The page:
Arashiyama is located on the western outskirts of Kyoto. It’s filled with Buddhist Temples, shrines and the world-famous Bamboo Grove. When’s the best time to visit? What other sites and experiences are possible in Arashiyama?
A visit to Gion, the traditional neighborhood of Kyoto is always high on most everyone’s list as it’s one of the best places to spot real Geishas, or Geikos, (Kyoto), or Geikos in training, Maikos. But how do you tell the difference between a real Geiko and a tourist in a kimono on a cultural experience tour?
Join me for answers to these questions from my guest Niall Gibson, in this episode of Far East Adventure Travel.
Do you suffer from wanderlust? Are you interested in a different kind of travel experience? Perhaps something less touristy, more adventurous? Maybe you're considering it but wonder if adventure travel is right for you? Tune in and find out! During this show, Terrance offers a crash course in adventure travel. She defines it (and the definition may surprise you), shares fun facts, and offers advice regarding this unique type of travel. Learn everything you need to know and where the next frontier of adventure travel will be...
For more information and resources, including Terrance's Trip Pick of the Week and hundreds of FREE travel reports, visit www.terrancetalkstravel.com
Terrance Zepke is a travel agent, author, and adventure travel expert. She has participated in many adventures, such as dog-sledding in the Arctic, camping in the Himalayas, and piranha fishing on the Amazon. She has been featured on most major media, such a Travel with Rick Steves, Travel Channel, The Learning Channel, CNN, National Public Radio, Around the World, Discover Channel, The Washington Post, and Adventure Journal. She is the author of two dozen books including Terrance Talks Travel: A Pocket Guide To African Safaris, The Encyclopedia of Cheap Travel: Save Up To 90% On Lodging, Flights, Tours, Cruises & More!, and Coastal South Carolina: Welcome To The Lowcountry.
It’s one of the most coveted treks in the world. Everest Base Camp, Nepal. Far East Adventure Travel is proud to present two podcasts completely devoted to the magic of trekking this region. From crossing the sometimes trecherous Chola Pass to the final steps arriving at Everest Base Camp. And an early morning ascent of Kala Patthar for one of the best views of Everest in all of Nepal. Join me John Saboe for one of Asia’s great adventures. Trekking to Everest Base Camp.
Everest Base Camp, Nepal. Right from the start I was in for a hair raising experience. The flight from Kathmandu to Lukla, rated as one of the most dangerous airports in the world is often canceled in October, the busy season due to weather conditions. If it’s not cloudy or windy in Lukla, it is in Kathmandu, making it extremely tricky to complete scheduled flights. You can be stranded in Lukla for days waiting for a weather window. Same this goes in Kathmandu. Days!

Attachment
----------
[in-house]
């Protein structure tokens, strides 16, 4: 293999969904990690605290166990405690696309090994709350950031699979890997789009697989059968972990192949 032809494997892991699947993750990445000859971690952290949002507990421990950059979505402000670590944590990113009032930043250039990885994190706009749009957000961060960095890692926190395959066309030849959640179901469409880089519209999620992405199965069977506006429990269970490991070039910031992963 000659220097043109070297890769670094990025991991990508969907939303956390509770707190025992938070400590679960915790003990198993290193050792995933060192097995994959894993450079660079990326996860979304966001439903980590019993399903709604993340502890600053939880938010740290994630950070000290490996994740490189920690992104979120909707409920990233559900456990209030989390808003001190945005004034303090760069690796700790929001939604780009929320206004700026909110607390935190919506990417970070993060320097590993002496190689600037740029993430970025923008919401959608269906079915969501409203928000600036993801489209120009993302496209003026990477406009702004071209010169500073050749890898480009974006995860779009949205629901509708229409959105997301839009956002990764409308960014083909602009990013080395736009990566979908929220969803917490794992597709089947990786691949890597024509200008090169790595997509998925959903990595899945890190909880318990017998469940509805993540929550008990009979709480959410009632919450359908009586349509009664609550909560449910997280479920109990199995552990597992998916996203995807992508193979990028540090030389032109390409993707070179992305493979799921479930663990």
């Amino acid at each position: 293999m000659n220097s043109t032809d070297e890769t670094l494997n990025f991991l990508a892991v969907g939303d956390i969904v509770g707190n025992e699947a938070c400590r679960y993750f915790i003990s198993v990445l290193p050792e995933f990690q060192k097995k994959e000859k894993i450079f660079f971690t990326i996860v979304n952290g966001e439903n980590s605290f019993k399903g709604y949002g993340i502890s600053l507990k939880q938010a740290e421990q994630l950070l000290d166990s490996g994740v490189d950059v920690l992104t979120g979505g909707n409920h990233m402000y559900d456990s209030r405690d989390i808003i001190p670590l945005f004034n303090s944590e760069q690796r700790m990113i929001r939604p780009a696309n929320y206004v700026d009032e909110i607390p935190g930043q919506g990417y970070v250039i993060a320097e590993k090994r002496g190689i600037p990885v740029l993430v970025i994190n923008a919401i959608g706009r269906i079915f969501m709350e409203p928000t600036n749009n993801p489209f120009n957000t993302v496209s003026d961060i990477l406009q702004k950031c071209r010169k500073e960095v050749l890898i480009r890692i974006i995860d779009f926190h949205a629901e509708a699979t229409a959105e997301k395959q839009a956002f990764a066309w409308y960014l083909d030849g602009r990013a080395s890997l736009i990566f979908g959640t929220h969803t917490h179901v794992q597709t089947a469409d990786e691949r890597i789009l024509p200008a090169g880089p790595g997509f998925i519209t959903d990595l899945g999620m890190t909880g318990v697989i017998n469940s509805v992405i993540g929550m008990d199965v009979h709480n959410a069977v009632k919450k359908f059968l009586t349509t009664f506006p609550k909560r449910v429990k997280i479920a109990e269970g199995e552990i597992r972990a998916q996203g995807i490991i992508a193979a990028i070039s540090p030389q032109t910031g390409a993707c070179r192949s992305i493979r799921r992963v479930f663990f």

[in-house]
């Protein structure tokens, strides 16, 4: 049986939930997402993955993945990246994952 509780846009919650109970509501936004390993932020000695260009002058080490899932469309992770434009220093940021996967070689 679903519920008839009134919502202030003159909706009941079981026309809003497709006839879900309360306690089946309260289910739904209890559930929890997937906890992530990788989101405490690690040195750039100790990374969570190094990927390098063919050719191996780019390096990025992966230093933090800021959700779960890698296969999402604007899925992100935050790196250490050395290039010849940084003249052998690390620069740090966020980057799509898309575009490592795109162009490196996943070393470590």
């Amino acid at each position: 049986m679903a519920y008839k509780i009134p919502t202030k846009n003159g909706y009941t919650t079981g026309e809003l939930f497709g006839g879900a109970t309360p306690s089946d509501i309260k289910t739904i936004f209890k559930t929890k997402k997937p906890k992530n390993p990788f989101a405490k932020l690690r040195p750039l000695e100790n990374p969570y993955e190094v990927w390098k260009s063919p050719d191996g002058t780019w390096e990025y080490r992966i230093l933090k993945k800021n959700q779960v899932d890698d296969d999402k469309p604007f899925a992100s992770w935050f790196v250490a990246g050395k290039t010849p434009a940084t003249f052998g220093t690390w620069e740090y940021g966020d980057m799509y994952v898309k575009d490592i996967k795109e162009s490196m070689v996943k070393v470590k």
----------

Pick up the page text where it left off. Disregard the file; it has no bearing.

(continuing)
You can avoid the whole worry of flight delays and dangerous weather conditions by trekking all the way to Lukla. Take a bus from Kathmandu to Jiri, about 9 hours. Then just walk for a week! For me, I was extremely lucky to be on one of the first flights that day from Kathmandu to the start of the trek with favorable weather conditions.
Can’t think of a better thing to do when hanging out in a super modern city like Seoul, South Korea then to go for a bike ride. It’s a great way to see another side of life here besides the typical tourist things like visiting temples, museums and going shopping plus it’s so up close to everyday life here.
I actually got my idea for this ride from the latest Lonely Planet Korea guide with a few modifications to the route. Let’s call them accidental modifications. I started out from Yeouido Park where you can rent bikes starting at 3000 won an hour, about $2.50 USD. Yeouido is considered the mecca for cycling in Seoul.
First stop was the Mapo Bridge where there is a designated cycle path making it safe and convenient to check out the views.
The Han River is the fourth longest river on the Korean Peninsula with a total length of almost 500km. This river was once a very large trade route with China through the Yellow Sea however due to estuary location at the borders of North and South Korea the river is no longer actively used for navigation.
An exit ramp from the other side of the bridge takes you to the north side of the river with great cycling paths. Keeping to the left on this path will continue your journey along the Han River. The destination for this cycle is the Seoul World Cup Stadium, built for the FIFA World Cup in 2002.
A great view of the beautiful domed National Assembly Building across the river. the legislative branch of the South Korean national government.
Keep riding along the path past this cliff and under the Yanghwa and Seongsan Bridges.
Excerpts from "Cycling The Megalopolis Of Seoul".